Brisbane burger outlet operators allegedly exploited young overseas workers

Both corporate respondents, Miel Container Pty Ltd and HWMJ Pty Ltd, entered voluntary liquidation on 14 February 2019. On 2 July 2019, the Court made orders that each of the proceedings be dismissed after the Fair Work Ombudsman discontinued its case against the individual accessories, Sangmoon Na and Sanghoon Na.

1 November 2017 

The operators of two Miel Container gourmet burger outlets in Brisbane are facing the Federal Circuit Court after 11 overseas workers were allegedly paid flat rates as low as $10 an hour, resulting in more than $155,000 in underpayments.

The Fair Work Ombudsman has commenced legal action against Miel Container Pty Ltd and HWMJ Pty Ltd, which operate the Miel Container outlets in the Brisbane CBD and Sunnybank, respectively.

It is alleged Miel Container Pty Ltd underpaid eight employees at the CBD outlet $111,652.09 over a three-year period between 2013 and 2016 and that HWMJ Pty Ltd underpaid five employees at the Sunnybank outlet $44,162.20 over a seven-month period in 2016.

Also facing Court is Brisbane man Sangmoon ‘Johnny’ Na, the sole director of both companies and an owner of the stores, for allegedly being involved in some underpayments, as well as record-keeping and pay slip contraventions at the two outlets.

Also facing Court is his brother Sanghoon Na, an owner and manager of the Sunnybank outlet, for allegedly being involved in some record-keeping contraventions at the Sunnybank outlet.

The allegedly underpaid employees are all South Korean nationals who were in Australia on working holiday and student visas at the time. Most spoke limited English and one junior employee at the Brisbane CBD outlet was aged as young as 19.

They were employed on a casual basis in kitchen and customer service roles.

Fair Work Ombudsman inspectors investigated after workers lodged requests for assistance.

Inspectors allegedly discovered that employees had unlawfully not been paid any wages for up to seven days of work performed during ‘trial periods’ and were then generally paid flat rates ranging from $10 to $16 an hour for all work performed.

Under the Restaurant Industry Award 2010 at the time, they were allegedly entitled to have been paid up to $20.61 per hour for ordinary hours and higher rates for weekend, public holiday and overtime work.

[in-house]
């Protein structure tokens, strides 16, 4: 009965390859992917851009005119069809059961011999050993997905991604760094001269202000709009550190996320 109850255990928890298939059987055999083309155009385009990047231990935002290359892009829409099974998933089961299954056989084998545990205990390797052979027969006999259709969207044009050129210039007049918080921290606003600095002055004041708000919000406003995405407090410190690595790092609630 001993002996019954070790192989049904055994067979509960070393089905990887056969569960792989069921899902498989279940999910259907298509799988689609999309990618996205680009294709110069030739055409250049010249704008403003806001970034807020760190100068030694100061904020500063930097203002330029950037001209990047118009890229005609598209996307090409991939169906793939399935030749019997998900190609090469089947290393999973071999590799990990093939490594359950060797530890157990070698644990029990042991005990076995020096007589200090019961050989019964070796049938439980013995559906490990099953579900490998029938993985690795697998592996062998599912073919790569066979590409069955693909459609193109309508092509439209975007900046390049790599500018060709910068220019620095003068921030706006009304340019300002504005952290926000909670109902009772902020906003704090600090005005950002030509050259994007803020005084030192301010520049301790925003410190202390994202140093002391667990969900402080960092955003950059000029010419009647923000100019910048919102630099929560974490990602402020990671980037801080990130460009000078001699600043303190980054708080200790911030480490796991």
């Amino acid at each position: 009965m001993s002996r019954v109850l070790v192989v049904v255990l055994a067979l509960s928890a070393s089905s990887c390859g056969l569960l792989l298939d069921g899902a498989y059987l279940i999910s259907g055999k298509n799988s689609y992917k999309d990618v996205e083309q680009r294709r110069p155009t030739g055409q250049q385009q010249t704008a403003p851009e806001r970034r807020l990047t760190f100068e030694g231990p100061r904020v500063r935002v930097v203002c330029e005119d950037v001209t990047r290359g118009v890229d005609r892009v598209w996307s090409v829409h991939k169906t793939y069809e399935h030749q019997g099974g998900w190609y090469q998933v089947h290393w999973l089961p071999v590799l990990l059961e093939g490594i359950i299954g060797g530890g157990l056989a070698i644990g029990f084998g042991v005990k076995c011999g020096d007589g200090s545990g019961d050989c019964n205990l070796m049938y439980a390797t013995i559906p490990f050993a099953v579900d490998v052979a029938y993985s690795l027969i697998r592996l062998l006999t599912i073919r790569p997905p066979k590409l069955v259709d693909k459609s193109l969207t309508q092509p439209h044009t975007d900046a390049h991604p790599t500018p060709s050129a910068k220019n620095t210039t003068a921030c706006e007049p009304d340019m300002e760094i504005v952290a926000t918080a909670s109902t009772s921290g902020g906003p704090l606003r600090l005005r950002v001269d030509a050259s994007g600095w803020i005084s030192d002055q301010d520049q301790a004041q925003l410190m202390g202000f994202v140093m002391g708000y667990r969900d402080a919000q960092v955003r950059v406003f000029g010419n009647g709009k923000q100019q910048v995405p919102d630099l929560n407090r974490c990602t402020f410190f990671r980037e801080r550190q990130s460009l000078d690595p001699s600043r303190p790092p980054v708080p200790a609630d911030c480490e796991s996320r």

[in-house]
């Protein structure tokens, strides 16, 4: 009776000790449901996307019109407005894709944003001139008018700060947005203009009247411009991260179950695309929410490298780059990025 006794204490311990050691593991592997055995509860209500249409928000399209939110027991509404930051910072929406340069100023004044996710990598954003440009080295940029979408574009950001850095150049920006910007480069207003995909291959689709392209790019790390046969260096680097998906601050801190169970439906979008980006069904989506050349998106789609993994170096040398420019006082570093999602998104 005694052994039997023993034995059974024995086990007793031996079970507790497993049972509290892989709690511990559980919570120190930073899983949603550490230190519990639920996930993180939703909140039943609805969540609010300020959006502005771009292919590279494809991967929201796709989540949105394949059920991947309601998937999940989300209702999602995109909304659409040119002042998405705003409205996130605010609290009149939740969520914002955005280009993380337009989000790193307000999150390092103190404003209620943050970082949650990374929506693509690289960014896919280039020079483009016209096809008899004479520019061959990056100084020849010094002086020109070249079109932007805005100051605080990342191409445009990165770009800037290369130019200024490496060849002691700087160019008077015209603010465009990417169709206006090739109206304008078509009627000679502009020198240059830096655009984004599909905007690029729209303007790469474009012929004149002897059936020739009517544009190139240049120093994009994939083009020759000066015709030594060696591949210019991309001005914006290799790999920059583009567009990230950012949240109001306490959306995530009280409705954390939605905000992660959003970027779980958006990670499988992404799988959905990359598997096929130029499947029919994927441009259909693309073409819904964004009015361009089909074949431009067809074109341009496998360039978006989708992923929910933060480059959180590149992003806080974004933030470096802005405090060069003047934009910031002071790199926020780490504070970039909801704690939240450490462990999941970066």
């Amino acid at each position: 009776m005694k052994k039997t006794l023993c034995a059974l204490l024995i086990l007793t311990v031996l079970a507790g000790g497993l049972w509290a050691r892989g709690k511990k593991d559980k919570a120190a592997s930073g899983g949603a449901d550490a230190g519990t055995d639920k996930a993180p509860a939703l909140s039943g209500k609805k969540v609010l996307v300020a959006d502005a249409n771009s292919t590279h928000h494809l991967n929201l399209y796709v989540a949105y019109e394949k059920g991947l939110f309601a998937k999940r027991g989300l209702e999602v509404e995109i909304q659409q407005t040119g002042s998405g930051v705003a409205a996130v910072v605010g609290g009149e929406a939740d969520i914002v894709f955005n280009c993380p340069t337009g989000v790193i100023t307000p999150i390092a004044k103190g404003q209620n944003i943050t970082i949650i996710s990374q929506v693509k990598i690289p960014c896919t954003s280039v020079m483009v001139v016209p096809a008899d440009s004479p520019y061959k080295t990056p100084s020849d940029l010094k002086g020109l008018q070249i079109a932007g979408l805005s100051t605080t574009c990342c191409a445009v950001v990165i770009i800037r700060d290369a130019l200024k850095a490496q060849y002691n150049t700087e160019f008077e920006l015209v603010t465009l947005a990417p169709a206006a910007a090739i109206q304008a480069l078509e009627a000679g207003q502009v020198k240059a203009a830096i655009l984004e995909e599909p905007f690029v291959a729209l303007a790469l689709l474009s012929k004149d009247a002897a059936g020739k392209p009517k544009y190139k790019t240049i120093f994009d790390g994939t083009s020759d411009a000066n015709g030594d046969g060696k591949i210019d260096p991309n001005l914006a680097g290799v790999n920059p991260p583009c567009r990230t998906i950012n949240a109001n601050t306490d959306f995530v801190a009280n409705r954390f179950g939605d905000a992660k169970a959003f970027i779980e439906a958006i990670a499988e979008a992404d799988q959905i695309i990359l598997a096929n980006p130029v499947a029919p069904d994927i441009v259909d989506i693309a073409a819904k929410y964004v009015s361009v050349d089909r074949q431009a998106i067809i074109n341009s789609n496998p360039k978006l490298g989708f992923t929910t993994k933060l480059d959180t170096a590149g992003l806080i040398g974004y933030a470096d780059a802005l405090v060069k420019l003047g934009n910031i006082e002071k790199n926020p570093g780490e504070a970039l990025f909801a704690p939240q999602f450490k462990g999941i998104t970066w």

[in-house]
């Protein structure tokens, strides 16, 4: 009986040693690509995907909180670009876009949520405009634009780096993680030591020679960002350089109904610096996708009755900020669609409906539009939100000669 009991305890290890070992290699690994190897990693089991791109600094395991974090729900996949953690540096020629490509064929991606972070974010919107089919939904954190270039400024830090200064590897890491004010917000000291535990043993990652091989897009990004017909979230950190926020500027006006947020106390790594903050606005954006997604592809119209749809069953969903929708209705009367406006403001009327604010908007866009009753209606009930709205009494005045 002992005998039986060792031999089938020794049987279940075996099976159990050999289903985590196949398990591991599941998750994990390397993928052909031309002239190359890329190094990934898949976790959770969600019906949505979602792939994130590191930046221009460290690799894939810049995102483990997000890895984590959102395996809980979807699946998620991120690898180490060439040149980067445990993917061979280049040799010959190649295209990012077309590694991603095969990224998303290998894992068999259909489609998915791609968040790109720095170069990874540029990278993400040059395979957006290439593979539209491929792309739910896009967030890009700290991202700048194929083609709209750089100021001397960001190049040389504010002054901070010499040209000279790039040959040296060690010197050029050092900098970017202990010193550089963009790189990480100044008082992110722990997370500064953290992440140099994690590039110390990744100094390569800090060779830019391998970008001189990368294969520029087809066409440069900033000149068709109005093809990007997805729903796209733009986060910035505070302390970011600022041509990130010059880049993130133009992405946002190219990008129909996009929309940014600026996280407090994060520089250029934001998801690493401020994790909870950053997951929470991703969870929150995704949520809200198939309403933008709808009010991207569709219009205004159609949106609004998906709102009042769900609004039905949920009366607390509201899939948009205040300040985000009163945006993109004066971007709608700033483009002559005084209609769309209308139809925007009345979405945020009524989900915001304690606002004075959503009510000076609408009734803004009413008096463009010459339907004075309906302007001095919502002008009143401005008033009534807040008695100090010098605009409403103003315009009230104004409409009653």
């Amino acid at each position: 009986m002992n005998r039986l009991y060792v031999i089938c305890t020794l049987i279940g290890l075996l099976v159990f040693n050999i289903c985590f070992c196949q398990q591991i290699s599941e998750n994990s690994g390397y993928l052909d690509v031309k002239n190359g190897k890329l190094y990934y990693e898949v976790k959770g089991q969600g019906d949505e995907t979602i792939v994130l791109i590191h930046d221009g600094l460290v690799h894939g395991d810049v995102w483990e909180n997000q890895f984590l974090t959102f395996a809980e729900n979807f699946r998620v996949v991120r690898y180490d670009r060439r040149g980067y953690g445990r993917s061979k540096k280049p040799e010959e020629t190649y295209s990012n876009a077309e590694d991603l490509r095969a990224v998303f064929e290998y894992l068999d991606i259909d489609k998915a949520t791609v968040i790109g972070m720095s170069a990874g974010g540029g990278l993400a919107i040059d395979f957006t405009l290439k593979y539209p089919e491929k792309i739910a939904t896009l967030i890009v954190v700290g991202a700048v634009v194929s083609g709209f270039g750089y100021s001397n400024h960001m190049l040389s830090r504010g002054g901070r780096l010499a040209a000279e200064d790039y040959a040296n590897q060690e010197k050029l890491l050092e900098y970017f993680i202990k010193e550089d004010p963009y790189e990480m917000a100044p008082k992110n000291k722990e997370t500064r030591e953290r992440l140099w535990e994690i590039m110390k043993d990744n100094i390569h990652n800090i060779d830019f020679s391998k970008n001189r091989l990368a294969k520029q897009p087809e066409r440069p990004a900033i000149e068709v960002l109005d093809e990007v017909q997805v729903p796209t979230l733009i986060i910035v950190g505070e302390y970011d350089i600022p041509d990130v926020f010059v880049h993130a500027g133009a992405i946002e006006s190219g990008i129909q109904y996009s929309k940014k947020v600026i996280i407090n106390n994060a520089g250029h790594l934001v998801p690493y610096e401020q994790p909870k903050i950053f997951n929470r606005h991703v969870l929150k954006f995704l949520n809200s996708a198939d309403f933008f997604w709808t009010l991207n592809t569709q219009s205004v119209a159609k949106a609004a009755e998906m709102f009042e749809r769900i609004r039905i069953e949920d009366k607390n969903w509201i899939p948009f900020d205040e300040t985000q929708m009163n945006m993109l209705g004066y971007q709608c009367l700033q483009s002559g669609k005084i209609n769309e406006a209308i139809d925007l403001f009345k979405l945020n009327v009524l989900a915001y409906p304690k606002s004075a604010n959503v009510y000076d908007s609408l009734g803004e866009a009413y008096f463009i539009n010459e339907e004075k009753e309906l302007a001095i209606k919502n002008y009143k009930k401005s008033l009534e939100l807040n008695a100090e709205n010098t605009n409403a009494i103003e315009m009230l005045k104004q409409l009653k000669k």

Alleged underpayments of individual workers range from $3212 to $25,432.

Acting Fair Work Ombudsman Kristen Hannah says a decision was made to commence legal action because of the blatant nature of the alleged underpayments and the involvement of vulnerable overseas workers.

“We treat exploitation of overseas workers particularly seriously because we know they can be vulnerable if they are not fully aware of their rights, face language barriers or are reluctant to complain,” Ms Hannah said.

“We are committed to actively pursuing and holding to account any employer in Australia who thinks they can get away exploiting overseas workers.”

Miel Container Pty Ltd and HWMJ Pty Ltd face penalties of up to $54,000 per contravention, while Sangmoon Na and Sanghoon Na each face penalties of up to $10,800 per contravention.

The Fair Work Ombudsman will also seek Court Orders for full back-payment of the employees, who have been only partially back-paid to date.

In addition, the Fair Work Ombudsman is seeking Court Orders requiring the commissioning of external audits and workplace relations training; the display of workplace notices; the completion of education courses at; and registration with the Fair Work Ombudsman’s My Account portal and the Record My Hours app.

A further directions hearing is scheduled in the Federal Circuit Court in Brisbane on November 20.

The Fair Work Ombudsman recently published an open letter to international students to encourage them to seek free help from the agency if they experience any issues while working in Australia.

“We are seeking to raise awareness among international students that in line with an agreement between the Fair Work Ombudsman and the Department of Immigration and Border Protection, you can seek our assistance without fear of your visa being cancelled, even if you’ve worked more hours than you should have under your visa,” Ms Hannah said.

Employers and employees can visit or call the Fair Work Infoline on 13 13 94 for free advice and assistance about their rights and obligations in the workplace.

Small business operators can opt to receive priority service and a free interpreter service is available on 13 14 50.

The Fair Work Ombudsman’s online tools and resources can assist employers to determine their applicable Award, as well as classification and pay rates, allowances, overtime and penalty rates.

The Pay and Conditions Tool (PACT) provides advice about pay, shift, leave and redundancy entitlements and there are templates for pay slips and time-and-wages records.

The Fair Work Ombudsman recently launched its popular Anonymous Report function in 16 languages other than English, enabling non-English speakers to report potential workplace breaches in their own language, without being identified. The tool can be accessed at

The Fair Work Ombudsman’s ‘Record My Hours’ smartphone app is aimed at tackling the persistent problem of underpayment of vulnerable young workers by using geofencing technology to provide workers with a record of the time they spend at their workplace. The app can be downloaded from the App Store and Google Play.

Follow Fair Work Ombudsman Natalie James on Twitter @NatJamesFWO external-icon.png, the Fair Work Ombudsman @fairwork_gov_au External link icon or find us on Facebook External link icon.

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Media inquiries:

Ryan Pedler, Assistant Director - Media
Mobile: 0411 430 902

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